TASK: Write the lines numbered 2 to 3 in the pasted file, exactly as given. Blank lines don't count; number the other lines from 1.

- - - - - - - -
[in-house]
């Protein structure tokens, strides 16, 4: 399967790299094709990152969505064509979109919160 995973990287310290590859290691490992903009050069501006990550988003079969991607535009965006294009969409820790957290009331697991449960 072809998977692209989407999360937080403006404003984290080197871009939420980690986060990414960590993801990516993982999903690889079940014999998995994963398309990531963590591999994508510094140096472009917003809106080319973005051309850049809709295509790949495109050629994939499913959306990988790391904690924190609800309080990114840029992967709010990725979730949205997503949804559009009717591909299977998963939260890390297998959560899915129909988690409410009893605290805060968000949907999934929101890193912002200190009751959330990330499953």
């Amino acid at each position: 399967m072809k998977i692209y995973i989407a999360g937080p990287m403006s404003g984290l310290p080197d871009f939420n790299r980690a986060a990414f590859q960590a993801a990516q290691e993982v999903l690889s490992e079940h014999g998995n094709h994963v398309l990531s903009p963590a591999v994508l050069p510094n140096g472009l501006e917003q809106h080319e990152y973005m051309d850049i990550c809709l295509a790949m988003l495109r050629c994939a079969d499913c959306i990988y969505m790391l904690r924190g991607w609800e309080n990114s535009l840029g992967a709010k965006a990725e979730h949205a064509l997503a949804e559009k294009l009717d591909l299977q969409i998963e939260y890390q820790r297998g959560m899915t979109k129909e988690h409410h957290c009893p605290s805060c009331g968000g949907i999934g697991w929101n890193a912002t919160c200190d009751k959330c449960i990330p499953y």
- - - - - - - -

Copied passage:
């Protein structure tokens, strides 16, 4: 399967790299094709990152969505064509979109919160 995973990287310290590859290691490992903009050069501006990550988003079969991607535009965006294009969409820790957290009331697991449960 072809998977692209989407999360937080403006404003984290080197871009939420980690986060990414960590993801990516993982999903690889079940014999998995994963398309990531963590591999994508510094140096472009917003809106080319973005051309850049809709295509790949495109050629994939499913959306990988790391904690924190609800309080990114840029992967709010990725979730949205997503949804559009009717591909299977998963939260890390297998959560899915129909988690409410009893605290805060968000949907999934929101890193912002200190009751959330990330499953």
């Amino acid at each position: 399967m072809k998977i692209y995973i989407a999360g937080p990287m403006s404003g984290l310290p080197d871009f939420n790299r980690a986060a990414f590859q960590a993801a990516q290691e993982v999903l690889s490992e079940h014999g998995n094709h994963v398309l990531s903009p963590a591999v994508l050069p510094n140096g472009l501006e917003q809106h080319e990152y973005m051309d850049i990550c809709l295509a790949m988003l495109r050629c994939a079969d499913c959306i990988y969505m790391l904690r924190g991607w609800e309080n990114s535009l840029g992967a709010k965006a990725e979730h949205a064509l997503a949804e559009k294009l009717d591909l299977q969409i998963e939260y890390q820790r297998g959560m899915t979109k129909e988690h409410h957290c009893p605290s805060c009331g968000g949907i999934g697991w929101n890193a912002t919160c200190d009751k959330c449960i990330p499953y």